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From time to time, parents and/or kids at my school will opt to see a personal trainer instead of participate in our school's strength & conditioning program. We know this is a decision made at all levels of scholastic sponsored and even professional level sports. There are a lot of reasons athletes and/or their parents choose to go outside of the particular organization they are affiliated with: the most popular probably being that said parents and/or athletes think an outside source simply knows a better way to train. This mindset can draw everything from chuckles to outright anger from strength & conditioning coaches. And we all have our stories to tell about these situations.

Sometimes, those parents and/or kids from my school will say that "it's not that we think what you do isn't good, we just want our son/daughter to have that one on one time". I will usually have two responses to this rationale:

 

1. I have been a "personal trainer" and have even owned my own facility. I am now working in a school, so I've seen both sides of this industry and I'll take my school environment any day. And what we have to offer is the same or better as any outside facility. Furthermore our program is included in the tuition you already pay.

2. In the sport you play, do you have one coach for every player on the field, court, mat, pool, etc.?

 

Question 1 usually gets me a blank stare and Question 2 is always answered "No". So this begs the question: "Is Personal Training overrated? In other words, if you have a qualified, experienced, and organized strength & conditioning coach and/or staff that can oversee multiple athletes at one time and produce safe results, that is also in a team building environment, why would an athlete need to seek out an individual person to give them "one on one" time, to at best, achieve the same results?

 

 

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Comment by Matt Ledbetter on May 16, 2012 at 7:38am

Hi.. i totally agree with you on the points you made about personal training.  However the fact is that most high schools have no budget for strength and conditioning and much less a strength coach.  Its usually the head football coach who is a football coach... not strength and conditioning coach.  Also the most needed and least known about subject in s&c is mobility and lots of these kids can back squat 300 lbs but cant pass the overhead squat movement screen... also if an athlete has an important combine coming up... maybe they needed help in the pro shuttle on the first step or the hockey stop setup.. i dont think most HS strength coaching are teaching pro shuttle technique so that can benefit the athlete as far as outside training goes.  Now... It is agreeable that you can not reproduce that atmosphere... when 30 kids are gettin after it. but sometimes there is a need for a technical and clinical approach to "open hips up" or to teach a dedicated skill set.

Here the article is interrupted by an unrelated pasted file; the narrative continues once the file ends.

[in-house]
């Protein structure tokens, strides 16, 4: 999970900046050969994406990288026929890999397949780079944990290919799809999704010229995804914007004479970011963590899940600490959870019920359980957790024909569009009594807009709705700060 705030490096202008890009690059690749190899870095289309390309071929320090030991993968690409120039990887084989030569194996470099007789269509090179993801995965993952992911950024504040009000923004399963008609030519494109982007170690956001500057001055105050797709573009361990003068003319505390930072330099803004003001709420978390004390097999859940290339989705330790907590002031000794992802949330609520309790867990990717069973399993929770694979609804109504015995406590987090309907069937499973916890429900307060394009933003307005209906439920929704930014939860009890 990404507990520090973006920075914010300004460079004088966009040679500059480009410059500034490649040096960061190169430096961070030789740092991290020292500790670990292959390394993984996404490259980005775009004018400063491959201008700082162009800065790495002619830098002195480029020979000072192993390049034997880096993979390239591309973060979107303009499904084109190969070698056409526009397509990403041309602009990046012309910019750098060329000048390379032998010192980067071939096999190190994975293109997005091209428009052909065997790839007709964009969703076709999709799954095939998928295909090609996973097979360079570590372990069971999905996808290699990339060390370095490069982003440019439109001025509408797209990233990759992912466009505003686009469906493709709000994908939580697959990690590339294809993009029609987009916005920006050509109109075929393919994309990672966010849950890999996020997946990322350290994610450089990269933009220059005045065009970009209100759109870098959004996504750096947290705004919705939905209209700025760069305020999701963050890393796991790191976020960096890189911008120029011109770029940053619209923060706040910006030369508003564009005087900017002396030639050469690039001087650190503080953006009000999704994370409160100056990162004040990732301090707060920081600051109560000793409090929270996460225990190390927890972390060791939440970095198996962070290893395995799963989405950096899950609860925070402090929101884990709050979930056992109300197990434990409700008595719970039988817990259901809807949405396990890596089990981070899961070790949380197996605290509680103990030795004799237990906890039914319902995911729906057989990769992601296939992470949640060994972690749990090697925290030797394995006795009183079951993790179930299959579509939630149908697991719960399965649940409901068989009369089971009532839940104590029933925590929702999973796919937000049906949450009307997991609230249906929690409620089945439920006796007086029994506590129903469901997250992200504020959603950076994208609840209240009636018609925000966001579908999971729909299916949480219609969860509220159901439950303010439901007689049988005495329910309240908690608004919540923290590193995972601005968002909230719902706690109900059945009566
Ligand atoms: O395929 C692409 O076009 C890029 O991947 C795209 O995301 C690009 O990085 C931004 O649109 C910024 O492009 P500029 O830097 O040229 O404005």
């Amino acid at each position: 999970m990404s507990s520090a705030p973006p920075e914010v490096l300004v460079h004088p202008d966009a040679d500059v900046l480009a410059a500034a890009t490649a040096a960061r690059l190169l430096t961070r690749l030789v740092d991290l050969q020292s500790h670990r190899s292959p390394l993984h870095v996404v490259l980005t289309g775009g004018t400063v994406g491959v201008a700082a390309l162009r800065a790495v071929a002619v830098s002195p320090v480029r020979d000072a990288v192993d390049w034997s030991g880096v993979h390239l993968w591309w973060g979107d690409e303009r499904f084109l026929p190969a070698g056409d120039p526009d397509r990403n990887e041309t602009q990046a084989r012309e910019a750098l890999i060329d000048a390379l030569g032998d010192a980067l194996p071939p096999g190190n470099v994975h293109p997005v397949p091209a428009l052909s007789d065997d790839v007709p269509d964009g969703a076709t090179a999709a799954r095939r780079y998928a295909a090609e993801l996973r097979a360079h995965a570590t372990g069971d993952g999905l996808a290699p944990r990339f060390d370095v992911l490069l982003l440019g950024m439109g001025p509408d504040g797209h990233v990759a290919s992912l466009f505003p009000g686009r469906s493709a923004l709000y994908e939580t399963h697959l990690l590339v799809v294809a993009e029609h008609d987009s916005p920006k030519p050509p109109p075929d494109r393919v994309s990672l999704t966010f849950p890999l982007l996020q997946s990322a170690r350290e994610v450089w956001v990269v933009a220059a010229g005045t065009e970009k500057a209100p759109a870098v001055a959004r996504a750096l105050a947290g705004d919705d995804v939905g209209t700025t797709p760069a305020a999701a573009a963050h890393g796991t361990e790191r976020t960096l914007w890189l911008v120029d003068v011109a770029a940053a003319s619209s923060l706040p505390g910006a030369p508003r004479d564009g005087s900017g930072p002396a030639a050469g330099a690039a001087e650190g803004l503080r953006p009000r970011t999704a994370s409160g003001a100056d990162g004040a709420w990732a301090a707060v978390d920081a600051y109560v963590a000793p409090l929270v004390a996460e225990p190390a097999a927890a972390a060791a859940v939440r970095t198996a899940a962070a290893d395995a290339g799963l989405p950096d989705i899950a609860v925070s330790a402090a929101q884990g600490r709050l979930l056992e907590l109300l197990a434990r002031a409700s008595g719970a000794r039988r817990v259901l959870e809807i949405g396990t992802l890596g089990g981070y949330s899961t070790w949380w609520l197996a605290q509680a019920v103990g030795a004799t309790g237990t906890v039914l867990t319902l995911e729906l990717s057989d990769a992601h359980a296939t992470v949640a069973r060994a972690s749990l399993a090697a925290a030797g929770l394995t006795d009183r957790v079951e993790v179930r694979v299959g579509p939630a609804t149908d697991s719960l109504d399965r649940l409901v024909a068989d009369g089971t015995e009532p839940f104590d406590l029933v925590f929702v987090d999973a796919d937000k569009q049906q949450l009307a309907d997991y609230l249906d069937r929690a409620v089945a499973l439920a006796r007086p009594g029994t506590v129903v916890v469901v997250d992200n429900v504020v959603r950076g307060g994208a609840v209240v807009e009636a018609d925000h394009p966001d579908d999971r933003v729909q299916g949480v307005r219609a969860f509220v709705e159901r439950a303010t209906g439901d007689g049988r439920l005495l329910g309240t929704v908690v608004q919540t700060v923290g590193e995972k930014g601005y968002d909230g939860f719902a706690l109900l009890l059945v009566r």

Comment by Kevin Gregory on January 28, 2012 at 5:51pm
I consider myself a strength coach first. I currently train about ten high school athletes that have invested working with me separate from their school programs. Their parents reached out to me because they wanted their sons or daughters to work with someone with a performance based program.I am the Director of Athetic Performance at a private facility specializing in strength and conditioning. I really think it depends on the trainer/coach. I work PREDOMINATLY with athletes but also the general populous. The bottom line I would say is what are the qualifications/ education of the trainer/coach. I have been in this industry long enough to see coaches with plenty of letters behind their name that couldn't coach themselves out of a paper bag. I am aware of the constant tension between the private sector and the school administration. It really comes down to in my experience the level of education and can the trainer MOTIVATE the athlete. Come check us out at Fueled Sports Performance in Santa Barbara, CA.
Comment by Eddy Schumacher on January 28, 2012 at 1:32pm

Having been both, and currently doing both, I don't know that I'd say they're overrated - only that they are two completely separate specialties with specific and unique goals.  IF your are a solo athlete (i.e., golfer, marathon runner, arm wrestling champ, etc.) or you are a member of the general populace in need of help with a general fitness goal, then personal training may be your choice.  IF, however, you are a member of a team training for specific competitive performance goals, then the strength and conditioning professional is the way to go.
Sadly, most people to not understand the distinction between sport science and exercise science.  Training is training.  The principles of S.A.I.D. apply to the whole team concept psychologically as well as to training physically.

Some trainers MAY be competent at sport specific goals and periodized training that does not interfere with or overload the athlete's practice schedule, but even so, I would add one other answer to your list - how does going outside the team atmosphere help the TEAM?

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